We think of optimism as being always positive about things, ignoring the negative and pushing on, almost warrior like in the face of adversities. This is of course is bolstered by hero like characters portrayed in our movies and popular culture. However, this is grossly wrong and extremely dangerous. For it is completely normal for people to feel deflated when external situations go against what we had planned for or anticipated. Imagine for an instance that you were desperate for that job interview that you did not get, despite having performed in an exemplary manner. It is natural to feel deflated. The “pop culture” optimist would mentally tell oneself to move on (“Come on”), ignore the feeling and distract oneself. This is very very risky.
The astounding American author and professor of literature, Joseph Campbell (1904 – 1987) is famous for having come up with the Hero’s Journey. This describes every sincere individuals struggles in life. The Hero’s journey consists of the following phases: A strong urge or calling > ignore the call > a transformational moment > immense challenges and frustrations > the nadir of existence, where one almost gives up > rebirth > immense inner transformation > reward / arrival / satisfaction. Campbell found that this metaphor underlies all our myths and even movies. Think of Harry Potter, Lord of the Rings, Cast Away, Batman, Superman and so on. We even see this in our own lives – provided we haven’t given up.
This brings us to two types of people: pessimists who give up when things go wrong and the so called optimists who manage to plough on despite challenges. Dan Goleman in his bestseller Emotional Intelligence says this,
“Seligman defines optimism in terms of how people explain to themselves their successes and failures. People who are optimistic see a failure as due to something that can be changed so that they can succeed next time around, while pessimists take the blame for failure, ascribing it to some lasting characteristic they are helpless to change. These differing explanations have profound implications for how people respond to life. For example, in reaction to a disappointment such as being turned down for a job, optimists tend to respond actively and hopefully, by formulating a plan of action, say, or seeking out help and advice; they see the setback as something that can be remedied. Pessimists, by contrast, react to such setbacks by assuming there is nothing they can do to make things go better the next time, and so do nothing about the problem; they see the setback as due to some personal deficit that will always plague them.”
My hunch is that for a given level of intelligence, your actual achievement is a function not just of talent, but also of the capacity to stand defeat.”Goleman, Daniel. Emotional Intelligence (p. 89). Bloomsbury Publishing. Kindle Edition.
And this is indeed brilliant, optimism is the ‘capacity to stand defeat’. How do we talk to ourselves? Do we tell ourselves it is okay to have lost? Do we tell ourselves that this isn’t a reflection of who I am but of what I did wrong? How I can improve it?
We have to be very careful here. The “macho” type of people might deal with failures by either denying them (example: Trump) or some of us who “brush it aside”. Both have to be avoided at all costs. Denying failure means that we are narcissistic – that we simply cannot accept the fact that we can be wrong or have lost. Brushing aside failure in order to avoid painful feelings means that we can never truly learn from our failures. That we cannot stand to have lost, to have failed. Many people laugh about their failures, distract themselves and move on. While moving on is far better than being a pessimist and constantly wallow in worries, one loses an important opportunity to learn and improve. People who constantly “brush things aside” tend never to get good at anything in particular. They move from thing to thing, person to person. The capacity to handle defeat, come from the capacity to sit with your emotions and face them unabashedly.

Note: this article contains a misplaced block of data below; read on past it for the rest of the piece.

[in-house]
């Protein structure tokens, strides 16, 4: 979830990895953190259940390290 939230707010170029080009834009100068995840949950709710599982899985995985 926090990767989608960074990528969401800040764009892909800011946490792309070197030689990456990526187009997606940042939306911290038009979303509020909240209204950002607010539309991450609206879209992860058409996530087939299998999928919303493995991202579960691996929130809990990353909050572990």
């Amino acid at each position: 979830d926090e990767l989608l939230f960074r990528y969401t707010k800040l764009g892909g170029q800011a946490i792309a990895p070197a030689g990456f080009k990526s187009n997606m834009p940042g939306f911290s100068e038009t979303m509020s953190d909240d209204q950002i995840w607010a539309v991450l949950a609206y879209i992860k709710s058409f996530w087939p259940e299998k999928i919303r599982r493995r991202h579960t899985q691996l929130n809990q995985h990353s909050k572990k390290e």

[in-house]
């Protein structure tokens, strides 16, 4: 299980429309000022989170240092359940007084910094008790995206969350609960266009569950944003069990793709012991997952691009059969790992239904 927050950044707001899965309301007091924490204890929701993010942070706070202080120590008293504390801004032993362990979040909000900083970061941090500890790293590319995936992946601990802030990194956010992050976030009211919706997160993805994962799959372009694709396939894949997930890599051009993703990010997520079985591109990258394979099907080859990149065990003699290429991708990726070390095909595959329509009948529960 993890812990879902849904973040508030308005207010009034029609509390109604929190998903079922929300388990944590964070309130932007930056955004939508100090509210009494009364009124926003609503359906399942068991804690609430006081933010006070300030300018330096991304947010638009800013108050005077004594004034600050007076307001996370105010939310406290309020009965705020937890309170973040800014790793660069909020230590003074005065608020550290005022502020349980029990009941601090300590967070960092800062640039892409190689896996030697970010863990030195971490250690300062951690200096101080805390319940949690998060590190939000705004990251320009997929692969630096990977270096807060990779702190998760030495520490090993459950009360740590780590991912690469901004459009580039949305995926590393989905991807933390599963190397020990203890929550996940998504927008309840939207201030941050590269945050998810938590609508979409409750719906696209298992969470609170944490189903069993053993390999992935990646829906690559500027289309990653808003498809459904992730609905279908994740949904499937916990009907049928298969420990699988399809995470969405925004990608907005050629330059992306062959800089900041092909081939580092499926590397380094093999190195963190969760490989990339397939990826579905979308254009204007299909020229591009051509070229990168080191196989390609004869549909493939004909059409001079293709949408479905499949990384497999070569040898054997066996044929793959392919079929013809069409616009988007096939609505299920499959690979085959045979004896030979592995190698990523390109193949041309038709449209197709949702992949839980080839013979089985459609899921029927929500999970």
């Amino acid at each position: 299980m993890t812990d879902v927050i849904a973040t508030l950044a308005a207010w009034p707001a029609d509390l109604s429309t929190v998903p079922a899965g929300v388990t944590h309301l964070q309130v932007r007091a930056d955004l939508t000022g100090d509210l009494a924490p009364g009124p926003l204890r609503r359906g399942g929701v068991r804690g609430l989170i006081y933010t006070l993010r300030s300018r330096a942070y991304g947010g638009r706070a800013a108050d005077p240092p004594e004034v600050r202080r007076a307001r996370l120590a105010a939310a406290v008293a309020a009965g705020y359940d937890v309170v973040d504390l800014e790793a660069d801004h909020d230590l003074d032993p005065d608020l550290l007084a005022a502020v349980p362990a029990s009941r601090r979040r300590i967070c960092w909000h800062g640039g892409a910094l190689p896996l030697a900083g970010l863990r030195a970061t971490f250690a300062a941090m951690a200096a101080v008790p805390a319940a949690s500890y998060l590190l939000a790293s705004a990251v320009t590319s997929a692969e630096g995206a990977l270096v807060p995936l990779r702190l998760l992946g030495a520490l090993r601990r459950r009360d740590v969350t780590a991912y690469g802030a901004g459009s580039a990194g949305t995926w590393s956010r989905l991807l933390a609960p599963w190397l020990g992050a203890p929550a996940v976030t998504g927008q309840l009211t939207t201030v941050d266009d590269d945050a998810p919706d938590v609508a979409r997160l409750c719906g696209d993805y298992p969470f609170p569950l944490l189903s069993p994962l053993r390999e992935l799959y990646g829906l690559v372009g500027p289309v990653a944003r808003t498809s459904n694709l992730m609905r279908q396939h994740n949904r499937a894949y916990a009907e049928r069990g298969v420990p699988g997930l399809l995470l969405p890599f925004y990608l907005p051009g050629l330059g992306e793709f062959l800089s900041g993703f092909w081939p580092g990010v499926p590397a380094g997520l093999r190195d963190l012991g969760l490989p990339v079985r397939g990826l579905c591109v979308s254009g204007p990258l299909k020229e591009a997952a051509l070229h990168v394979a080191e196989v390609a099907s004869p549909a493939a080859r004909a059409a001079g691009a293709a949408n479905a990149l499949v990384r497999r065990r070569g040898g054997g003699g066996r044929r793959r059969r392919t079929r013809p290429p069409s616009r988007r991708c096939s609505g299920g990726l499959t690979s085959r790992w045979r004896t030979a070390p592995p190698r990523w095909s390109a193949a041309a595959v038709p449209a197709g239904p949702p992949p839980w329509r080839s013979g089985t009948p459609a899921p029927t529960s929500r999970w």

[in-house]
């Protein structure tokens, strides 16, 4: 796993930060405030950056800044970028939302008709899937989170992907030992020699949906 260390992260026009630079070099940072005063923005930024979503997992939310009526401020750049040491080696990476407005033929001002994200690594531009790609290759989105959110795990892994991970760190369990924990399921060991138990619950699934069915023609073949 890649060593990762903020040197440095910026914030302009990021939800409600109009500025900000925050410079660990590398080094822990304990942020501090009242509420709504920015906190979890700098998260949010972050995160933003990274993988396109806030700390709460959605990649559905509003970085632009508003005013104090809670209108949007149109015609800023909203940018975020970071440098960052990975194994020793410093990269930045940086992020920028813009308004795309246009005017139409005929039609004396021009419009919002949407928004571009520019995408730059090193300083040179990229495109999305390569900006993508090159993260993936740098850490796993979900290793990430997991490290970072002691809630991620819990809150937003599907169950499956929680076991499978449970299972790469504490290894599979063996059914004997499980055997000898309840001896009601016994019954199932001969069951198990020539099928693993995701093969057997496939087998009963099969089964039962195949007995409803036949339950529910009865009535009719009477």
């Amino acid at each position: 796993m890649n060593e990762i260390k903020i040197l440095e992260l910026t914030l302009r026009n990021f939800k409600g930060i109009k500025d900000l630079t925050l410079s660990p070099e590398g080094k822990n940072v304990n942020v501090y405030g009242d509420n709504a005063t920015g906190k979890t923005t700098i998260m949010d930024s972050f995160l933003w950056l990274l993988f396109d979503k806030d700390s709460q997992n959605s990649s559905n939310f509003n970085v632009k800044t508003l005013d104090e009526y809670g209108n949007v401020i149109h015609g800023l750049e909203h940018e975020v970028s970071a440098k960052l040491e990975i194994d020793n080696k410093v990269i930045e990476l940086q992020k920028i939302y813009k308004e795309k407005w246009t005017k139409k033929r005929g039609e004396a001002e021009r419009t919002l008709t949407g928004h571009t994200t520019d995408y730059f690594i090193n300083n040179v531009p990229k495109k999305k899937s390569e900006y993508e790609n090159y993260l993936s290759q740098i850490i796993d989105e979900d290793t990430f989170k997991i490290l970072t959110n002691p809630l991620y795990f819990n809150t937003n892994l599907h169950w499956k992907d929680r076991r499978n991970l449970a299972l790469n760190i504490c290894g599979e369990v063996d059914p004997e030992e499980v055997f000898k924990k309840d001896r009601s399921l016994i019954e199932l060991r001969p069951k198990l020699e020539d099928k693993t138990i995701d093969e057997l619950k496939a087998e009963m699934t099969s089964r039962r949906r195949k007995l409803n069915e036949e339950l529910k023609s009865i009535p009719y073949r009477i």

Therefore, the next time you fail, take a break and sit with yourself. Reflect on how you are feeling. Obviously this feels terrible. A constriction in the throat, crunched feeling in the chest, weird butterflies in the stomach and an overall pulled down feeling. This is normal. It happens to everyone on the planet. Know that these feelings are in you, but are not YOU. This difference is critical to begin to develop the ability to plough on in the face of adversity. Know that the feelings may keep coming back. That is okay. Each time, welcome them like guests – for they are teaching you something about yourself. They tell you how much you care about that job you didn’t get, about that relationship that you lost, about the friend that left you – it tells you that you have the capacity to feel. Accept these feelings – time and again – and allow them to just be. Breath if its gets too hard. And then, you will notice a change in the energy. The feelings dissipate. The energy shifts. Then, start strategizing. Bring in the mind. Analyze your errors. Understand how you can improve. Make a plan to become better, work harder, smarter and discipline yourself. Then head out to the world and try again. This is the Hero’s Journey. A Hero is one who accepts whatever happens in oneself and takes responsibility for one’s state of emotions.
With this technique and approach in mind, we are equipped to handle all disappointments. The external situations start to loosen their grip on us, for we know how to handle them internally. Slowly, we start developing the sense of “what we want”. That gives us the power to shape our destinies. This is true power – a freedom from the grip of the external world. Then, we have the faith, the trust that no matter what happens, I will survive. I shall push on. This is optimism that each one of us must develop.